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Jan 7 2024

The browsers biggest TLS mistake

Much like a previous talk of mine at Chaos Computer Congress this blog post is a direct write-up of a talk, if you prefer to consume this kind of content in video form you can watch the video here:

When you connect to a TLS server you will generally get a certificate chain back ( added emphasis on the chain part of that). The server sends a set of x509 certificates that on one end is a certificate that concerns the domain that you are connecting to, and (most of the time) the other end is the intermediate that matches against a root CA that is installed inside your computer.

However this doesn’t always happen this way, some TLS servers return only the certificate that concerns your domain on it. This shouldn’t work with client browsers, as there is no way for the TLS certificate verification code to actually draw a chain of trust between this certificate and the root CA that concerns it. However this does actually work in a lot of browsers.

This tends to happen because ACME clients and similar certificate generation utilities output put three separate files, you have the private key, the certificate file (which contains just the certificate with your domain on it), and you have the “full chain” which provides the server with the full “ chain ” of certificates that needs to be sent over to the client so that it’s can verify it.

$ ls
fullchain.pem # <- You want this
cert.pem # <- You likely don't want this
private.key # <- You want this

The weird thing however is that even if a TLS server has been misconfigured with the wrong file, the certificate chain often validates anyway. This is because the browsers have deployed a mitigation for this problem that allows servers with incomplete certificate chains to validate. Well none of these introduce explicit security issues, they do give off a very “un-pure” feeling

To avoid opening a can of worms in a lightning talk, I will gloss over the Authority Information Access (AIA) Extension that also impacts this behaviour as well

As far as I understand there are two methodologies for doing this

The Firefox solution is to ship a large set of intermediate CAs into the browser that it will check whenever there is an incomplete TLS certificate chain, this requires the set of chains to be updated on an regular basis, however that is fine because people are already updating their browsers on a regular basis.

Google Chrome (and its descendants) however is in my opinion much worse, Chrome will try to match intermediate certificates with what it is seen since the browser has been started. This has the effect of meaning that a cold start of Chrome does not behave the same way as a Chrome that has been running for 4 hours.

Word art saying I don't like this

Personally I feel like that’s a pretty insane piece of behaviour, when you have something critical like TLS validation varying on how long a user has been running an application you make things like debugging extremely difficult. For example if a user was to turn on their computer in the morning and visit your website (that has a incomplete chain) there’s a chance browser will raise a certificate validation error, and if that user was to then send a ticket into the website support, the admin administering the website would not be able to reproduce this problem as Chrome would have had already had a chance to see that intermediate certificate before.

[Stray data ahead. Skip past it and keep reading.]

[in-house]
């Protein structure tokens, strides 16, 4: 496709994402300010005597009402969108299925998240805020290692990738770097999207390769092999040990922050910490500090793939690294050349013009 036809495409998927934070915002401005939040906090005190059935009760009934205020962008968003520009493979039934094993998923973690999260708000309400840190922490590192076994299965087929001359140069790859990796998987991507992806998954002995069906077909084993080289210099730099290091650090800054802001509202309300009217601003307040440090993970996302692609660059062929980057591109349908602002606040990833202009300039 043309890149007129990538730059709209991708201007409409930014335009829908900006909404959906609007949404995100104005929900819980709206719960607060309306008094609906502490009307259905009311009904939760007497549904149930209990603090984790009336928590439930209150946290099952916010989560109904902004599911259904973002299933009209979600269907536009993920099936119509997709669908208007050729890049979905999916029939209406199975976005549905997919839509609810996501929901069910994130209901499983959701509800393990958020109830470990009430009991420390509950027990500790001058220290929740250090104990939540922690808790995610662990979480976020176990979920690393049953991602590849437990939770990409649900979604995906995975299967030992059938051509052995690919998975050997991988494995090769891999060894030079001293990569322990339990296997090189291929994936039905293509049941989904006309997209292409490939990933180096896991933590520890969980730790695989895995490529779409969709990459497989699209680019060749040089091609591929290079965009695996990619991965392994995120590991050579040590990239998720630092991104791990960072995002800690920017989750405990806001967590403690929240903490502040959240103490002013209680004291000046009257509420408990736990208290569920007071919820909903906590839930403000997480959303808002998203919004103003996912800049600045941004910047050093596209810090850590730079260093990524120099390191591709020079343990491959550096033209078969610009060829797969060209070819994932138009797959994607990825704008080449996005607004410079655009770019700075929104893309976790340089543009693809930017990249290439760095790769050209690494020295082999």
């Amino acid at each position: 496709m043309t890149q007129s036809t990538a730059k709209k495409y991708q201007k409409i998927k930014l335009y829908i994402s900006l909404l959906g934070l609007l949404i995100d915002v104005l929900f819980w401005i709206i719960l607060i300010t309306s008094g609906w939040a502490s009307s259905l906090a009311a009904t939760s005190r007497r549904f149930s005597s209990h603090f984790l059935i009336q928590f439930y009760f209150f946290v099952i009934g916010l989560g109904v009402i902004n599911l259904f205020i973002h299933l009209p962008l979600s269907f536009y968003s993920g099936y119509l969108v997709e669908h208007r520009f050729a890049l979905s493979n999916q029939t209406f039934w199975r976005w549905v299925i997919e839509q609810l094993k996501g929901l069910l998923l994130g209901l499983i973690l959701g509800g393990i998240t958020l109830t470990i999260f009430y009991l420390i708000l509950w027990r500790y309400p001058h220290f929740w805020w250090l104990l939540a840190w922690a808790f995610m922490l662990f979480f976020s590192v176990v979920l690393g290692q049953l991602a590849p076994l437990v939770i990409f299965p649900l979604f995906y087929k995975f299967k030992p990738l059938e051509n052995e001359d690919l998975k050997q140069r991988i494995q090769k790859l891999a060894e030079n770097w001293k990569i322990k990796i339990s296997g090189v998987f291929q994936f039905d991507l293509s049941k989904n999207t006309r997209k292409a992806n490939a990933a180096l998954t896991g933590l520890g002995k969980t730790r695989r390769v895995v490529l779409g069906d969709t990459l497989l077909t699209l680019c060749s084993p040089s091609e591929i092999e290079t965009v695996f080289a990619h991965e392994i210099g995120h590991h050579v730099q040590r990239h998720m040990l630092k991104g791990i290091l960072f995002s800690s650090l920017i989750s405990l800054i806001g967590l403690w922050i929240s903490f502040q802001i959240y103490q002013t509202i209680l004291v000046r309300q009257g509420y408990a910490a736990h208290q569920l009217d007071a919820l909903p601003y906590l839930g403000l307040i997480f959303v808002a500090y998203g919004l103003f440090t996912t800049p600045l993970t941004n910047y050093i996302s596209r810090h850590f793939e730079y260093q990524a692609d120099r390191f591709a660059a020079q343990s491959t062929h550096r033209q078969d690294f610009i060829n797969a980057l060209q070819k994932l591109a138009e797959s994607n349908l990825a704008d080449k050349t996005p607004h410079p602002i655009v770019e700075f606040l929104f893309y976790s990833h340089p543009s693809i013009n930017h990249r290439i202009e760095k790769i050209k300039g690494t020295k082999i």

I was interested in learning how often this kind of misconfiguration was actually happening in the wild so using a go library that mimics the Firefox behaviour we can perform a test on the Tranco 1 million list, to detect this misconfiguration we will try and start a TLS connection to all of the Tranco 1M with and without the mitigation enabled, and then the domains that are suddenly connectable we will assume that they have short certificate chains.

data table

The data that comes out of this shows that once you get past the 10,000 rank for domains you get around about 0.8% of domains that have misconfigured TLS certificate chains presented to clients. Some notable interesting examples of misconfigured certificate chains in the wild are playstation.com who sends their leaves certificate twice, bt.com, and a large number of government websites not even just limited to the United States government but other other national governments too.

I look at this particular mitigation and wonder if we really needed to do this when the error rate is around 0.8%. I feel like we pointlessly opened the x509 Pandora’s box for no reason. But at least knowing about it means that you can keep your eyes open for this kind of misconfiguration (there is a second and highly unrecommended trick where you can leverage this behaviour to block out bots that actually validate TLS chains)

If you are interested in the full list of broken domains at the time of scanning, you can find the full set of websites I detected here:


It is worth pointing out that I did not mention anything about AIA in this talk, this is a similar type of mitigation in some certificates that allows the browser to automatically download the certificate chain when doing a validation based on a HTTP URL embedded in the certificate presented by the misconfigured server. This is also mildly crazy as it requires your browser at TLS verification time to go and make additional network connections to validate the chain. (We have been here before with things like OCSP, and instead we moved to things like OCSP Stapling to ensure the browsers did not have to make follow-up requests for both privacy and reliability reasons)

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Until next time!